Over the last few years I have travelled to Hong Kong and China to operate and run surgical workshops where I have had the honour of teaching and working with other specialist gynaecological surgeons. I am registered as a specialist gynaecologist in Hong Kong and have been accredited to operate as an advanced level laparoscopic surgeon. I have been asked to speak at a meeting in Shanghai later in the year and I am planning to return to Hong Kong in the next few months to consult and operate. After talking with a number of Hong Kong surgeons including conversations at our most recent AGES conference, it struck me that there are now some significant differences evolving in the management of endometriosis currently in Australia as compared to Hong Kong.
Recent advances in imaging technology that I have alluded to previously now allow the diagnosis of deep invasive endometriosis via ultrasound rather than laparoscopy. It is early days with this technique but in the hands of experienced practitioners there is a high probability of predicting this form of disease which is of immeasurable value to both the patient and the surgeon and potentially avoids the use of an unnecessary diagnostic laparoscopy. I am not aware of any units in Hong Kong at this stage utilising this technique but I believe it would be certainly a useful addition to their diagnostic armamentarium and I hope to discuss this with some of my colleagues on my next visit.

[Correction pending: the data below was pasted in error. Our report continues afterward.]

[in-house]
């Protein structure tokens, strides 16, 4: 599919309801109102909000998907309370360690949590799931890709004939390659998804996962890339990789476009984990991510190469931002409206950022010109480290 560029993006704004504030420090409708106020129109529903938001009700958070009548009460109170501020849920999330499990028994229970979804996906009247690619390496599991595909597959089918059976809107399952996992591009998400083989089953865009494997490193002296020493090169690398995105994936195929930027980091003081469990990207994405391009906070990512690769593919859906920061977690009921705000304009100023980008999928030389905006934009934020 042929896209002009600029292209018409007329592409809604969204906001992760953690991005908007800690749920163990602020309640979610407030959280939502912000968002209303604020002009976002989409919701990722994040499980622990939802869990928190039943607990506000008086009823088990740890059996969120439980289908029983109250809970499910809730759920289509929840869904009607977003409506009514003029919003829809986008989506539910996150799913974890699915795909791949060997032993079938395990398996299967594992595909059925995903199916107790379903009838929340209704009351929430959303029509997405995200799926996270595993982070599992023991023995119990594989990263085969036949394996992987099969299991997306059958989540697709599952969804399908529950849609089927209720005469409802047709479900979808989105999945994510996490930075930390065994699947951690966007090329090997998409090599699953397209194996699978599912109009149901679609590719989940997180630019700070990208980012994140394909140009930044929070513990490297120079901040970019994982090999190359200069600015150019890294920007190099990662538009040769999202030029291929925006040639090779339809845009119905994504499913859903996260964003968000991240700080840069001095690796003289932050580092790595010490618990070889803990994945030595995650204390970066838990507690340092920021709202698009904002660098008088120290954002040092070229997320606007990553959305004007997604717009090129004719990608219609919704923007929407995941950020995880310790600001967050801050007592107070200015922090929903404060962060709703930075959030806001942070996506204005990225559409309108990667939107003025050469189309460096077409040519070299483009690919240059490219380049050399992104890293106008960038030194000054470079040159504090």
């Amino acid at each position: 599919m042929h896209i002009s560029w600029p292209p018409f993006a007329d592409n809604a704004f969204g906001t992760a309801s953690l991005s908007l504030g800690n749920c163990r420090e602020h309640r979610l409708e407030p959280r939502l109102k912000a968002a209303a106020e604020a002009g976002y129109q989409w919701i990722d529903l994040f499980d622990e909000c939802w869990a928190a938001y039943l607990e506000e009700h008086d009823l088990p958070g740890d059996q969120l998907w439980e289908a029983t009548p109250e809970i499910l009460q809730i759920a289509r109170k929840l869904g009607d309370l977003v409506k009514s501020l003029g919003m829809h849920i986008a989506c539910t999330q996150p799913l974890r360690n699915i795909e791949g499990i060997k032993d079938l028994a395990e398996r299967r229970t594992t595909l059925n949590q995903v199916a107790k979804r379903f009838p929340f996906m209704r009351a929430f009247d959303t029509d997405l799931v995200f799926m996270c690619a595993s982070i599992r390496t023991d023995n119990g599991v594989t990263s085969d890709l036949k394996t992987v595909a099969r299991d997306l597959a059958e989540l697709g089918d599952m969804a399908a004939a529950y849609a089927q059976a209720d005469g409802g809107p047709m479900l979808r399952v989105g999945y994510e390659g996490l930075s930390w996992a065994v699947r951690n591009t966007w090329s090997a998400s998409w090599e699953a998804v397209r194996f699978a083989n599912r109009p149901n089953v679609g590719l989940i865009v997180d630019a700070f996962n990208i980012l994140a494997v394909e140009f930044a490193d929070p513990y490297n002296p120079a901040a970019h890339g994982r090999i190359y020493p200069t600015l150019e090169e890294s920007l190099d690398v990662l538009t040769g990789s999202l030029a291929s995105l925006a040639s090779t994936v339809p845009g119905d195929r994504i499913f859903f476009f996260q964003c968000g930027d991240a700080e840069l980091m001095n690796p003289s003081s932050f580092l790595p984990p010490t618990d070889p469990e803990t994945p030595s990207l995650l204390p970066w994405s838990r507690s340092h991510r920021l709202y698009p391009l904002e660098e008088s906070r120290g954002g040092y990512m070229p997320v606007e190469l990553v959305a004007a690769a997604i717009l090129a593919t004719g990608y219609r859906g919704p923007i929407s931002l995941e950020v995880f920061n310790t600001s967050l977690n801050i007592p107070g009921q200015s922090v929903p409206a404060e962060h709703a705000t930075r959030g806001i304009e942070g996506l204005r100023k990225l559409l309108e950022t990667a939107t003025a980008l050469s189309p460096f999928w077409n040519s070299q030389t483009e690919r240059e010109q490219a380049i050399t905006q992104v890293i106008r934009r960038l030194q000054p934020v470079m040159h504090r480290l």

My general understanding of the practice of obstetrics and gynaecology in Hong Kong is that virtually everybody is a generalist obstetrician and gynaecologist with perhaps specific certain interests. Some surgeons that I have encountered are excellent with excision of deep invasive endometriosis although they would rarely resort to any form of bowel resection and this is certainly thought to be an uncommon surgical manoeuver. Given the amount of material recently published about the extent of deep invasive endometriosis, I am sure there is a significant cohort of women within Hong Kong who have both under-diagnosed and under-treated endometriosis. In Australia there are an increasing number of specialists, albeit small at this stage, who have focused virtually their whole practice on the treatment of endometriosis. Like many other surgical disciplines where specialization occurs it seems to me as self-evident that the outcomes for complex problems are superior in the hands of those who do little else other than work in that particular field. I believe there is an opportunity for this type of practice to be established in Hong Kong and I have been discussing these issues with junior colleagues.